“This feels like home!”
I have to stifle a giggle as I look around me at the aqua walls covered in plastic Ariel decor. There are seashell-shaped red chairs, clamshell headboards and a full scene from “The Little Mermaid” printed on a shower curtain that separates the bedroom and bathroom. The shower tiles even form a mural of Ariel’s treasure trove. This couldn’t be further from our home’s decor, but in my kindergartener’s eyes, this room is a dream come true. And that’s why we’re here.
We giggle each time we walk to the elevators and see Triton’s hiney looking right at us through a giant window. Across from the four-story sea king is the sea witch of E.V.’s nightmares (I remind her constantly that it’s just a statue), and in between the two enemies is Ariel. We do a dance party for her each time we pass by in hopes that she’ll come to life. But she doesn’t. And neither does Sebastian or Nemo or Scar (whom we yell, “Be nice!” at each time we pass through his lair). But we dream out loud that they can and do come to life as we swim in the hotel’s pools surrounded by larger-than-life characters.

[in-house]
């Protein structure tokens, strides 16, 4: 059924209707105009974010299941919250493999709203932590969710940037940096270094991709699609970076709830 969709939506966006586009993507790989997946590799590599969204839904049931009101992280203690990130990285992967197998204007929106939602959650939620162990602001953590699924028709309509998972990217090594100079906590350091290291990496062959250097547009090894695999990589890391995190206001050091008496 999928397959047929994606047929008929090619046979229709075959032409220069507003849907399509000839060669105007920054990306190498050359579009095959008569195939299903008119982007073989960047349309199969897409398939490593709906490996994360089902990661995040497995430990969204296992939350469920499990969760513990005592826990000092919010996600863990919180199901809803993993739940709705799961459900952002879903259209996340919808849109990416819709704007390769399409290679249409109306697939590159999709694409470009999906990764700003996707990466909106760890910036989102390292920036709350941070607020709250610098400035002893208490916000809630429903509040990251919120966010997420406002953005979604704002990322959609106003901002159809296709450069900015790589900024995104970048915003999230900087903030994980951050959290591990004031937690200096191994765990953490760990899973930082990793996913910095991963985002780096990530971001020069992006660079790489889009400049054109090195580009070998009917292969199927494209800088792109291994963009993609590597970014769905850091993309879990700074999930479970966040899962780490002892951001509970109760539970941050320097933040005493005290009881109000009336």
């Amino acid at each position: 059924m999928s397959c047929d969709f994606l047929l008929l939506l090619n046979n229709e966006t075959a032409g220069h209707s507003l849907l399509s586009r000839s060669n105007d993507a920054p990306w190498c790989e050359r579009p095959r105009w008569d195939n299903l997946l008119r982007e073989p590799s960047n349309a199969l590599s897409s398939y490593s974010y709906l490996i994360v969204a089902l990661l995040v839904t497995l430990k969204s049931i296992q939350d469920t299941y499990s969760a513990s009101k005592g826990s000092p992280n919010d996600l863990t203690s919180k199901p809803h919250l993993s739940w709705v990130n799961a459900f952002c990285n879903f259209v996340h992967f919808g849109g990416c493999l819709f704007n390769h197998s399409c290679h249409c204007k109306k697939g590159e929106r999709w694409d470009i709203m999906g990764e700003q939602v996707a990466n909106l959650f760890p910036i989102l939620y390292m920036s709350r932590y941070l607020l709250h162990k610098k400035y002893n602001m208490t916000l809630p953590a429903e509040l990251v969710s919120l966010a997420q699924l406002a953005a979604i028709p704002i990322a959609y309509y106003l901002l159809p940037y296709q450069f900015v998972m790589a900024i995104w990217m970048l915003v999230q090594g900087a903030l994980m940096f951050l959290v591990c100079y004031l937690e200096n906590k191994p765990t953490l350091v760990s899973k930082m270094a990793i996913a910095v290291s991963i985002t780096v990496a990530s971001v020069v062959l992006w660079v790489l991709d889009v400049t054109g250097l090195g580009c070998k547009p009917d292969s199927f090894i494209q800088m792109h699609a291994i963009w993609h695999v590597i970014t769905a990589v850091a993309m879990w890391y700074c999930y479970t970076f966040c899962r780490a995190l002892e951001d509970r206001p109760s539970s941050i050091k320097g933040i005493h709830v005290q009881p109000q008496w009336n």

The girls eyes light up at Cinderella’s castle in the distance. To them, it couldn’t be more real. It’s the first castle they’ve ever seen in person, the first evidence that fairytales might actually be true. We wait our turn for the obligatory picture with “Mickey and that guy” (“Dear, that’s Walt DISNEY, who made this whole place come true.”), trek through the crowds and scramble to figure out which way is up. It’s been a decade and a half since my feet have walked on Main Street, and the first time we’ve done it with children. We check our phones for the Fast Passes our amazing consultant has scheduled for us, marvel at how times have changed, and find Tinker Bell. The girls’ eyes light up each time they scan their Magic Bands and see a green light. Ryan and I grin at the chance to pass up the lines (for now), and grin even bigger as the girls hug each and every princess.